This species succession, or climate induced vegetation change, is being observed all across western North America where drought pulses have become more severe. It’s not the overall moisture that matters, it’s the extremes. Precipitation can increase, but if drought pulses are severe enough, they cause stress that allows insect and disease infestation and even kill mature trees. These dead forests are then replaced by young trees that are more drought tolerant, until they get a little older. Then the process repeats as climate change weather extremes become even more severe, resulting in ecological chaos where forests never mature.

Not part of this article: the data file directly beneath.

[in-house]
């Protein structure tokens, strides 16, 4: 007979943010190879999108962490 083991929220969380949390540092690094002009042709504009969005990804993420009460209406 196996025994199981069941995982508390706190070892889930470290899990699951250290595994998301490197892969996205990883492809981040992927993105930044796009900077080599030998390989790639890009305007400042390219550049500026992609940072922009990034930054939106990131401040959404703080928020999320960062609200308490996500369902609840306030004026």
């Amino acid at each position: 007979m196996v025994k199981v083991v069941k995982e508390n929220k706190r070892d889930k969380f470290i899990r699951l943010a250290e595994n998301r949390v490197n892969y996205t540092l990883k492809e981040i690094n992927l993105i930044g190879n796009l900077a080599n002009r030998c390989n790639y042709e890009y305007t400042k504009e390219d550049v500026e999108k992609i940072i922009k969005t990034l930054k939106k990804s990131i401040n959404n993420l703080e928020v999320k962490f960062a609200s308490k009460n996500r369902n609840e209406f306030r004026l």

The young trees are moving westward because during non-drought periods, moisture is more abundant, making the environment more suitable to eastern species with greater moisture needs. When drought recurs, the younger trees are more drought tolerant than the mature trees in the area, allowing these “invading” species to persist.
The vegetation just can’t keep up.